I Have to admit that throughout the three and half years of Bike Jax there is one section of town I have neglected. That being the area of town known as "The Beaches." While all of it is within and included as part of Jacksonville. The Beaches are three separate municipalities that are made up of Neptune Beach, Atlantic Beach and Jacksonville Beach. All of which ironically could boast without any doubt or argument as the area of the city with the highest use of bicycles as transportation.
Why have I so rudely forsaken the beaches? Mostly because it's just a pain in the ass to get to and away from. For those of you that are unfamiliar with Jacksonville and its size. It is flipping huge and the largest city in the US for land mass. Just for some perspective, If Jacksonville were a country it would rank 176th out of 233 countries in land mass. Getting anywhere within Jax takes time. Taking a bus from Downtown is 2+ hours roundtrip. Driving while much quicker, at only about an hour roundtrip means traveling down Atlantic or Beach Blvds. Both of which will cause the most calm and subdued of drivers to gouge someones eyes out by the time they arrive at the beach or for the return trip home. Biking to the beach and back? Forget about it. Your only road option for cycling the 19 miles to the beach is Beach Blvd.. It is the only roadway to the beaches that has a bridge with cycling/pedestrian accessibility to cross the Intracoastal Waterway. And if driving on Beach Blvd. isn't a challenge enough for you, try doing it on a bike.
While all the above are valid reason for neglecting the beaches inclusion in Bike Jax. They really don't make up for my laziness and unwillingness to venture out to the beach and enjoy its bike culture.
This weekend I finally got off my ass and made the trip out to the beaches for the inaugural ride of Cycle Chic Sundays hosted by Katie of Cycle Chic Jacksonville. It was not only a bit of culture shock seeing so many bikes in use. It was like a euphoric male dream come true to see so many women on bikes wearing such a wide variety of styles and states of dress.
We met up at Champion Cycling on 3rd st. where I was shocked to not only find bike a shop open on a Sunday, but also packed to the gills with customers. I guess that explains why there are something like 8 bike shops within 2 miles of each other. Bicycles are big business at the beach. And despite my feelings of guilty for doing what I consider as the dumbest thing possible, (but is a necessary evil with Jacksonville's size and lack of planning) driving somewhere to ride a bike. Katie and the rest of the crew of Champion Cycling made me feel very welcome.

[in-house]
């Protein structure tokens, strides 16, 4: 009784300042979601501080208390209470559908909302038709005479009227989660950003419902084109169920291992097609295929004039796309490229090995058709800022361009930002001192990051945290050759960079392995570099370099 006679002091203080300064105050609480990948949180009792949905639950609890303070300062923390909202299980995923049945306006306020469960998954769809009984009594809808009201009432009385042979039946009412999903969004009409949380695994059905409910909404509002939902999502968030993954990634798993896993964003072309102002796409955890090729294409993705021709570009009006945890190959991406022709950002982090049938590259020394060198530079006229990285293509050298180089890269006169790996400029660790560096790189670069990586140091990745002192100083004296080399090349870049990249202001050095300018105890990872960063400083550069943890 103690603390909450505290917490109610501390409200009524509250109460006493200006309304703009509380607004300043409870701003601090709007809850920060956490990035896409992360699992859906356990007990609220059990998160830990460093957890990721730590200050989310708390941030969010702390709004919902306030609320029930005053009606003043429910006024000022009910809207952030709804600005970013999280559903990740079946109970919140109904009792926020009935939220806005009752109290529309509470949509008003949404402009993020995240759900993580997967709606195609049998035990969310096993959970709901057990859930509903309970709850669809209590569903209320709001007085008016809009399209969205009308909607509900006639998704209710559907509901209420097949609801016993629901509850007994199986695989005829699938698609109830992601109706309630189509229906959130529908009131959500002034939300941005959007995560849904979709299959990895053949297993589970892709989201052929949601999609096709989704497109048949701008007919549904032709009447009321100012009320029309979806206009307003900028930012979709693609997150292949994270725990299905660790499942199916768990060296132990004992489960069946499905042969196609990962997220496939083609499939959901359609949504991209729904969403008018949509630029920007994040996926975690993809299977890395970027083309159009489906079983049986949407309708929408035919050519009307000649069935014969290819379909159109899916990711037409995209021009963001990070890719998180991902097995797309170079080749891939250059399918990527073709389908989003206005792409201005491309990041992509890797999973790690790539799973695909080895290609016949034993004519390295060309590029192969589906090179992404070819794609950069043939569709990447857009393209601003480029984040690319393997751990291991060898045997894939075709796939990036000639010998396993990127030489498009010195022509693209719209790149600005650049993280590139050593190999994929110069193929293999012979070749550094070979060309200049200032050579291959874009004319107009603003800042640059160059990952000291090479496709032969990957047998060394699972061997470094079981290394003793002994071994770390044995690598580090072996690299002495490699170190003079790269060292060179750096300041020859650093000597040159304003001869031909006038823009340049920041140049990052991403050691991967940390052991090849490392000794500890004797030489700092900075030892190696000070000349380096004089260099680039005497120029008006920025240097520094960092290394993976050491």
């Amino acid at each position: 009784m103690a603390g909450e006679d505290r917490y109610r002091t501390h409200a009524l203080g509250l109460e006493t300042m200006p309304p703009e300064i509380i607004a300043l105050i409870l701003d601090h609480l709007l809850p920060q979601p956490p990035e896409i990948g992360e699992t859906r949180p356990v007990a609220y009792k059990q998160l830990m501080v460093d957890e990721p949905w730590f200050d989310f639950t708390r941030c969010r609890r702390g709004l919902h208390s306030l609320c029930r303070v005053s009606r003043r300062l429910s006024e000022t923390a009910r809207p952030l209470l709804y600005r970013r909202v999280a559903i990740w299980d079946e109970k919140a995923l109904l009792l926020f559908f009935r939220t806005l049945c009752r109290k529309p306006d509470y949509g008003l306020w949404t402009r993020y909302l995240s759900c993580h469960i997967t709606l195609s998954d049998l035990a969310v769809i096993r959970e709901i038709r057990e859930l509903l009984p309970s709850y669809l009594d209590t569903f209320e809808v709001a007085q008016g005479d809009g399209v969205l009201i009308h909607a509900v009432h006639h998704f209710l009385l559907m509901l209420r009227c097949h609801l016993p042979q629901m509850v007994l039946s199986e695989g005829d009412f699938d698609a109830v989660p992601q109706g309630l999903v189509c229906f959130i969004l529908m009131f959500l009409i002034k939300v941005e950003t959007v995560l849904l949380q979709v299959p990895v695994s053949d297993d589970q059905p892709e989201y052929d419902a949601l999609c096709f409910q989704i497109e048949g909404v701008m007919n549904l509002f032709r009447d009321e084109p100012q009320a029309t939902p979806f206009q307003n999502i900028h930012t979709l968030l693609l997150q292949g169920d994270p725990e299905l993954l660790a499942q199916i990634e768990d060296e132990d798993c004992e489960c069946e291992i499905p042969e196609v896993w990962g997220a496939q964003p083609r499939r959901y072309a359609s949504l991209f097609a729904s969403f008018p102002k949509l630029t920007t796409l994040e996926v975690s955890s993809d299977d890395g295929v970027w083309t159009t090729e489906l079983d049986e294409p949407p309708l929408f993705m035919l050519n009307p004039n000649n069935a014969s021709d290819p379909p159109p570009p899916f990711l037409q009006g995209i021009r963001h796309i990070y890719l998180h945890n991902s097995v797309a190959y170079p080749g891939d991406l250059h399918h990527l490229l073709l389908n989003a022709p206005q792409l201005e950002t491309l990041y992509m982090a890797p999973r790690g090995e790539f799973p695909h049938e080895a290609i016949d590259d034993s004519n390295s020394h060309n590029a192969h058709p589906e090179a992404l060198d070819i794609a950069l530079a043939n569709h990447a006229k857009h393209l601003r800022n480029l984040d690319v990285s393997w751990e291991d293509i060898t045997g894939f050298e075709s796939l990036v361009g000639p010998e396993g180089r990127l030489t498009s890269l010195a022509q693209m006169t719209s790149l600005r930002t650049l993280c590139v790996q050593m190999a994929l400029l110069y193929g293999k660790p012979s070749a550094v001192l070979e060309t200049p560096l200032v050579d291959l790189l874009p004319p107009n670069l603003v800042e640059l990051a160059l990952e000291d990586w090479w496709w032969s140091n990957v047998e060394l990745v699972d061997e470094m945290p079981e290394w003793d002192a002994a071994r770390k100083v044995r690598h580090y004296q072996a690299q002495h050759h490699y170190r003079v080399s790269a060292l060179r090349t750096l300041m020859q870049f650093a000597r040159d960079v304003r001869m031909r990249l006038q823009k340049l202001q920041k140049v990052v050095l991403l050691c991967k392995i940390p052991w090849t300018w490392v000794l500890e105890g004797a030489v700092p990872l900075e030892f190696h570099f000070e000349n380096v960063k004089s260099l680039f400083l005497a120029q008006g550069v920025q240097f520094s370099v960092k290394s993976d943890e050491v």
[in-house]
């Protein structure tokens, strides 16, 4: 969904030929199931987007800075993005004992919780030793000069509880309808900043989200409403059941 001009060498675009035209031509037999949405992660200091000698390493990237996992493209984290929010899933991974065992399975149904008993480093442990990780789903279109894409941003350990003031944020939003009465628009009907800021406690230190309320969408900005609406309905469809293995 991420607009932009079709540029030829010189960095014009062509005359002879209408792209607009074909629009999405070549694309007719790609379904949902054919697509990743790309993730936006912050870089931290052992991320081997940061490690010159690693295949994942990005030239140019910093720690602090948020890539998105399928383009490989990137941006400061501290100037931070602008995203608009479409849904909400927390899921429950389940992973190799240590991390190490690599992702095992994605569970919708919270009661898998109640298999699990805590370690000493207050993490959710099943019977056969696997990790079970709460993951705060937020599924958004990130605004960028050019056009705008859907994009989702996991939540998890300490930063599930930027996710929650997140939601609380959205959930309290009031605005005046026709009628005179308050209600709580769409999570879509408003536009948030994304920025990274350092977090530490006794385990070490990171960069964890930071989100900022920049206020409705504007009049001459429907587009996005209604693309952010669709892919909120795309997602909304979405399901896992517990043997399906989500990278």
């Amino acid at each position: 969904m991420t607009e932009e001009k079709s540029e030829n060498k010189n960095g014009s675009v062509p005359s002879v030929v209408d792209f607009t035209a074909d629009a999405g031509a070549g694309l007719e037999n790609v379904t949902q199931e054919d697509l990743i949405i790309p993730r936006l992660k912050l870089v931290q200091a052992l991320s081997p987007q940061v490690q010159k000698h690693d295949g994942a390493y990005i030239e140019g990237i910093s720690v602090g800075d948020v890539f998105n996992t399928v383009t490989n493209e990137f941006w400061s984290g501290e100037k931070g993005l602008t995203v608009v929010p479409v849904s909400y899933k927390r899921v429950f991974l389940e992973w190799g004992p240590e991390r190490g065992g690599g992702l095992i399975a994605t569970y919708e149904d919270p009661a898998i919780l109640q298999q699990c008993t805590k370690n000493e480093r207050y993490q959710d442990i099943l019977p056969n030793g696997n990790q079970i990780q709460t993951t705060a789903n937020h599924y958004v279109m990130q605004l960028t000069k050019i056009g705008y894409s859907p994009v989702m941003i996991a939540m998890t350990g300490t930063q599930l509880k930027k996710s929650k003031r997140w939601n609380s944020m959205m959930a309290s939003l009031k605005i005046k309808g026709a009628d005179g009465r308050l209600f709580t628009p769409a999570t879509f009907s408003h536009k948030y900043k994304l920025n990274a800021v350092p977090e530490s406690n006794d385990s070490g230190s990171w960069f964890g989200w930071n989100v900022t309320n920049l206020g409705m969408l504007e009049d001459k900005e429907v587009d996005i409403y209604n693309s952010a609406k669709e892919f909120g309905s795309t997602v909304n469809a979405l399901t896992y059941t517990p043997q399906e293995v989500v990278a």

Jacksonville Beach should be the bench mark for area planners. They have done just about everything right to make the use of bicycles the best option for transport. The have narrow gridded streets with very low posted speeds (15 - 25 mph) which is heavily enforced. They divert the automobile traffic at certain intersections allowing only bikes and pedestrians to continue and they have very limited public parking which deter the use of cars. I wish the rest of Jacksonville would learn the lessons taught by Jax Beach. If you make the use of the automobile less desirable, people will choose other options in the form of bicycles, walking and mass-transit.
About 20 people showed up for the ride with about half being male. The ladies (thankfully) more than made up for the guys lack of chic. We rode and talked while getting better aquatinted for about an hour and then ended the ride at The Lemon Bar. That is where I got my second big culture shock of the day. Bike parking. It was available everywhere. Outside of the beaches you're very lucky if you can find a bike rack. But at the Lemon Bar alone they have 5 large racks packed full of bikes. I think there were somewhere around 200 bikes attached to just about anything that would hold still long enough to throw a lock around it. And that was just for this establishment. Each business I saw had some sort of bike parking available. What a freaking breath of fresh air it was to see.
There is one more thing I noticed about beaches biking. No culture of fear. I saw only one rider wearing lycra and a helmet. Not once did I get the stink eye or questioned because I wasn't wearing a helmet myself. The beaches with its laid-back lifestyle has it figured out. The only thing you need to ride a bike is a bike... and a place to put your beer.... and few pretty girls or guys to ride with. And that's all you need.
To see all the Beaches Style Cycle Chic goodness, Click HERE.